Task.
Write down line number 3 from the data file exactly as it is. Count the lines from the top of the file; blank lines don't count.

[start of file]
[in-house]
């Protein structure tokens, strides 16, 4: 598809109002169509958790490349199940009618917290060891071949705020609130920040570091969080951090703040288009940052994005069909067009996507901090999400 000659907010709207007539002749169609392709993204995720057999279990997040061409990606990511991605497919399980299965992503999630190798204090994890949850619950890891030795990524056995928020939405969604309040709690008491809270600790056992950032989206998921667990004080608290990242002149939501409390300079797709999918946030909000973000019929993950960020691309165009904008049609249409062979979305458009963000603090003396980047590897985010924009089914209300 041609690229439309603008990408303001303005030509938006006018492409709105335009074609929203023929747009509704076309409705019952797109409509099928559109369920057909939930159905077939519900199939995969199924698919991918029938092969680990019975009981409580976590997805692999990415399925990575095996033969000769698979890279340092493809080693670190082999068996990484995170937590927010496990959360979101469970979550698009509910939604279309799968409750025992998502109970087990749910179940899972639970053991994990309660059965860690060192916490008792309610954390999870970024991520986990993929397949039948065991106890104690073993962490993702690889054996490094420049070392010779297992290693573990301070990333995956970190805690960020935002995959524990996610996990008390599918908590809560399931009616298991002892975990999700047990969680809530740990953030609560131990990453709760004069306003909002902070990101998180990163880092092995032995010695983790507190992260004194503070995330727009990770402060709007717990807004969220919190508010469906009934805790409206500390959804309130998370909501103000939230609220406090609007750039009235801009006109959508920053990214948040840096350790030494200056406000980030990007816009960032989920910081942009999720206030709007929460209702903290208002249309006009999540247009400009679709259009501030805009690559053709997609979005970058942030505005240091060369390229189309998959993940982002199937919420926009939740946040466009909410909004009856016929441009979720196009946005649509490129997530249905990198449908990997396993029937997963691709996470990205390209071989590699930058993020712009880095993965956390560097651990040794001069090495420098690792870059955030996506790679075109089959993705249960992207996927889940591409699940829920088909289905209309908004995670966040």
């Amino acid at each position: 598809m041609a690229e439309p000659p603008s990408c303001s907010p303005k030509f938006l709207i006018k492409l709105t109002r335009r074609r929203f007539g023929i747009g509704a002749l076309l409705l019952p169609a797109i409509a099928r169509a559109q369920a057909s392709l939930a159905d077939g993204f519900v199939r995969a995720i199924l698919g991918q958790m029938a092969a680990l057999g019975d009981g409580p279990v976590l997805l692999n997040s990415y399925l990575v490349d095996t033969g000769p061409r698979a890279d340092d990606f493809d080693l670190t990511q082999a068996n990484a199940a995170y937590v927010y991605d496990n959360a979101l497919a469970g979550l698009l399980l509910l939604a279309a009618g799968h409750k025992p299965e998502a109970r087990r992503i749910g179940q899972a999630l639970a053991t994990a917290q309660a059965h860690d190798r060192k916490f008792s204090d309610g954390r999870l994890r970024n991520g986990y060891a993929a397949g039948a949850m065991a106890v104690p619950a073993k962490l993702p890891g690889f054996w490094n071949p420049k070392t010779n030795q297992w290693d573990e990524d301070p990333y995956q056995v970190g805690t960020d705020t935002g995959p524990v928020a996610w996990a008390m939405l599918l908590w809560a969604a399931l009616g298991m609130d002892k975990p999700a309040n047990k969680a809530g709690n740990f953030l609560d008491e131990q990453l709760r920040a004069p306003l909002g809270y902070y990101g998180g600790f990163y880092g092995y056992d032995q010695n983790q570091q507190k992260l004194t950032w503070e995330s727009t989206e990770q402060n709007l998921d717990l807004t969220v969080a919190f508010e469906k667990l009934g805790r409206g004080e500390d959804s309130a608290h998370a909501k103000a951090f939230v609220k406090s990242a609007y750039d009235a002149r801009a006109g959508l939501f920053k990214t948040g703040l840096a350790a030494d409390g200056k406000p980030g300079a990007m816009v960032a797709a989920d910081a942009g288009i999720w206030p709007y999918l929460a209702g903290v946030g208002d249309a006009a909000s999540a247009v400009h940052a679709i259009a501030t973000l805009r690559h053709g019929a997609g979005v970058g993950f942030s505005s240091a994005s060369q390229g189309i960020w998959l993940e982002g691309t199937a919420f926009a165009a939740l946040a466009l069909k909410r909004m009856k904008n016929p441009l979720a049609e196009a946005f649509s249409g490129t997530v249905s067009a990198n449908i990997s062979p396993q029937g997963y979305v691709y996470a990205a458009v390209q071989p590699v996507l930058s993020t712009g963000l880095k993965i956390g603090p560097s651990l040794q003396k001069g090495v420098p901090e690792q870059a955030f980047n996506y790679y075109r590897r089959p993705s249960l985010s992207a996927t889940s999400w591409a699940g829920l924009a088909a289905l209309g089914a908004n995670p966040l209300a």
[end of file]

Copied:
């Amino acid at each position: 598809m041609a690229e439309p000659p603008s990408c303001s907010p303005k030509f938006l709207i006018k492409l709105t109002r335009r074609r929203f007539g023929i747009g509704a002749l076309l409705l019952p169609a797109i409509a099928r169509a559109q369920a057909s392709l939930a159905d077939g993204f519900v199939r995969a995720i199924l698919g991918q958790m029938a092969a680990l057999g019975d009981g409580p279990v976590l997805l692999n997040s990415y399925l990575v490349d095996t033969g000769p061409r698979a890279d340092d990606f493809d080693l670190t990511q082999a068996n990484a199940a995170y937590v927010y991605d496990n959360a979101l497919a469970g979550l698009l399980l509910l939604a279309a009618g799968h409750k025992p299965e998502a109970r087990r992503i749910g179940q899972a999630l639970a053991t994990a917290q309660a059965h860690d190798r060192k916490f008792s204090d309610g954390r999870l994890r970024n991520g986990y060891a993929a397949g039948a949850m065991a106890v104690p619950a073993k962490l993702p890891g690889f054996w490094n071949p420049k070392t010779n030795q297992w290693d573990e990524d301070p990333y995956q056995v970190g805690t960020d705020t935002g995959p524990v928020a996610w996990a008390m939405l599918l908590w809560a969604a399931l009616g298991m609130d002892k975990p999700a309040n047990k969680a809530g709690n740990f953030l609560d008491e131990q990453l709760r920040a004069p306003l909002g809270y902070y990101g998180g600790f990163y880092g092995y056992d032995q010695n983790q570091q507190k992260l004194t950032w503070e995330s727009t989206e990770q402060n709007l998921d717990l807004t969220v969080a919190f508010e469906k667990l009934g805790r409206g004080e500390d959804s309130a608290h998370a909501k103000a951090f939230v609220k406090s990242a609007y750039d009235a002149r801009a006109g959508l939501f920053k990214t948040g703040l840096a350790a030494d409390g200056k406000p980030g300079a990007m816009v960032a797709a989920d910081a942009g288009i999720w206030p709007y999918l929460a209702g903290v946030g208002d249309a006009a909000s999540a247009v400009h940052a679709i259009a501030t973000l805009r690559h053709g019929a997609g979005v970058g993950f942030s505005s240091a994005s060369q390229g189309i960020w998959l993940e982002g691309t199937a919420f926009a165009a939740l946040a466009l069909k909410r909004m009856k904008n016929p441009l979720a049609e196009a946005f649509s249409g490129t997530v249905s067009a990198n449908i990997s062979p396993q029937g997963y979305v691709y996470a990205a458009v390209q071989p590699v996507l930058s993020t712009g963000l880095k993965i956390g603090p560097s651990l040794q003396k001069g090495v420098p901090e690792q870059a955030f980047n996506y790679y075109r590897r089959p993705s249960l985010s992207a996927t889940s999400w591409a699940g829920l924009a088909a289905l209309g089914a908004n995670p966040l209300a």